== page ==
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House of Lords

Monday, 18th May 1998.

The House met at half-past two of the clock: The LORD CHANCELLOR on the Woolsack.

Prayers--Read by the Lord Bishop of Bristol.

Art Market: VAT and Droit de Suite

Lord Pearson of Rannoch asked Her Majesty's Government:

    Further to the debate on 10th December 1997 and the Written Answer by Lord Simon of Highbury on 8th April (WA 147), whether they believe that they can successfully argue against the European Union's proposed imposition of increased VAT and droit de suite tax on the British international art market.

Lord Haskel: My Lords, the noble Lord raises two issues: VAT, and droit de suite. Regarding VAT, the European Commission is committed to re-examining this year the impact of the seventh Value Added Tax Directive on the competitiveness of the Community art market compared with third countries' art markets. The conclusions are due to be reported to the Council of Ministers by the end of the year. The United Kingdom will be actively involved in that review to ensure that the special position of the British art market will be properly represented.

Negotiations on the Commission's proposal to harmonise droit de suite still have some way to go. We shall continue to focus on the need to maintain and improve the international competitiveness of the Community art market in relation to third country markets. The proposal is subject to qualified majority voting. We are actively seeking the support of other member states to defeat it.

Lord Pearson of Rannoch: My Lords, I thank the Minister for that rather less than confident reply. Bearing in mind that we are considering a hugely important British industry, it does not give one a lot of faith in the Government's new charm offensive in Brussels.

First, can the Minister confirm that our problems in this case, as in so many others, are caused by our powerlessness to stand up to the qualified majority voting system of the European single market, which does not respect our unique global economic interests?

Secondly, can the Minister confirm that the European Commission has so far refused to produce a cost-benefit analysis of these crazy and destructive plans?

Lord Haskel: My Lords, I can confirm that the Commission has not yet produced a cost-benefit analysis.

As regards qualified majority voting, in order to block the proposal in the Council of Ministers, we would need 26 out of a total of 87 votes. We have 10. The

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Netherlands and Ireland, which are also opposed to the proposal, have eight votes between them. That leaves a shortfall of eight. Should the Council adopt a common position, another possibility would be for the European Parliament to reject that position by an absolute majority.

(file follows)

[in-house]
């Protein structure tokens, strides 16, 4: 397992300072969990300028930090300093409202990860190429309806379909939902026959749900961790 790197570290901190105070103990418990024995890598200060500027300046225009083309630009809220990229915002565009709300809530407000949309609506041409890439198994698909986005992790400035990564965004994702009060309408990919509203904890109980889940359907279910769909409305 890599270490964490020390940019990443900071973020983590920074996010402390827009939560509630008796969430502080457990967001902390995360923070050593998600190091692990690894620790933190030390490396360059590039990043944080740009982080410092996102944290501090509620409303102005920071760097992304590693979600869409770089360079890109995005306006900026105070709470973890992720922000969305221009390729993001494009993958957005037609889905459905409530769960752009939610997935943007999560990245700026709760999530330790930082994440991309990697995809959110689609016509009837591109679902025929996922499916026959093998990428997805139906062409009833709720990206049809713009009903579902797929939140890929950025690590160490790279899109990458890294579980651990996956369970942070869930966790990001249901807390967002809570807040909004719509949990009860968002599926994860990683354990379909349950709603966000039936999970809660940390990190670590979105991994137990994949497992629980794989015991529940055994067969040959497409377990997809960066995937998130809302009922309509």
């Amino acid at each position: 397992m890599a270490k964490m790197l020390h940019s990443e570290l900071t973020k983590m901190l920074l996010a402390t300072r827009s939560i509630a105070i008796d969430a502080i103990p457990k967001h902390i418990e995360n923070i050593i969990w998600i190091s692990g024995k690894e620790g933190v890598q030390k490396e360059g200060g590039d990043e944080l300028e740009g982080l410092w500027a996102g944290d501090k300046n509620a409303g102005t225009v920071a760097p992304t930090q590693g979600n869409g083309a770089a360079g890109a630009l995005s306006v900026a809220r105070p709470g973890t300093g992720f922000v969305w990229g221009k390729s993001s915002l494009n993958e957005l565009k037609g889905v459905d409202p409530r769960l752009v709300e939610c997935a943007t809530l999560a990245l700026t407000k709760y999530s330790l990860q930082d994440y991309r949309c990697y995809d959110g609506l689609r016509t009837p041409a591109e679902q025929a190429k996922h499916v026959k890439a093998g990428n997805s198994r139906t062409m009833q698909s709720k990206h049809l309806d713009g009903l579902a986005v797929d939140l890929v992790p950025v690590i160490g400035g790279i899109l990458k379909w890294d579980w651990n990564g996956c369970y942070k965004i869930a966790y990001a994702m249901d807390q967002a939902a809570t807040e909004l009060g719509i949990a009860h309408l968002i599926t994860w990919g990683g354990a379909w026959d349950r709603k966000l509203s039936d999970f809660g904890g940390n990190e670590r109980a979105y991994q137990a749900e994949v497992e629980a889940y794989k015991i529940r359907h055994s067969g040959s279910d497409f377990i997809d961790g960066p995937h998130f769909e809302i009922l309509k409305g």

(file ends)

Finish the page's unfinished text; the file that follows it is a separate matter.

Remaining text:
Lord Jenkins of Putney: My Lords, is the Minister aware that the European Foundation and, if I understood my noble friend correctly, the Government have got it wrong about droit de suite? Droit de suite is an excellent institution. It has developed well. It benefits the artist, not the fat cats. That may be one reason why the fat cat dealers oppose it. However, so far as concerns the artist it is working well in several civilised European countries, and even in California.

Under those circumstances, will the Government reconsider their attitude to droit de suite? The previous Labour Government intended to introduce it, and, but for my premature departure as Arts Minister, it would have been introduced 10 years ago or more.

Lord Haskel: My Lords, I shall not ask my noble friend to list what he calls the civilised countries. However, the Government seek to help artists in other ways. Funds are distributed by the Arts Council. We set up the lottery funded Endowment for Science, Technology and the Arts. The Government are committed to encouraging links between business and the arts. The national heritage pairing scheme is a strong force in forging such links. We encourage a wide range of imaginative and valuable partnerships between the private sector and the arts. The Government think that that is of far more value than droit de suite.

Lord Strabolgi: My Lords, in contrast to the view expressed by my noble friend Lord Jenkins, is my noble friend aware that droit de suite will result in many art sales being diverted from London, not to Paris but to Geneva or New York, with the consequent loss of millions of pounds in revenue and thousands of jobs not only in this country but in the Community as a whole?

Lord Haskel: My Lords, the Government are aware of the points made by my noble friend. That is why we seek to have the rules changed.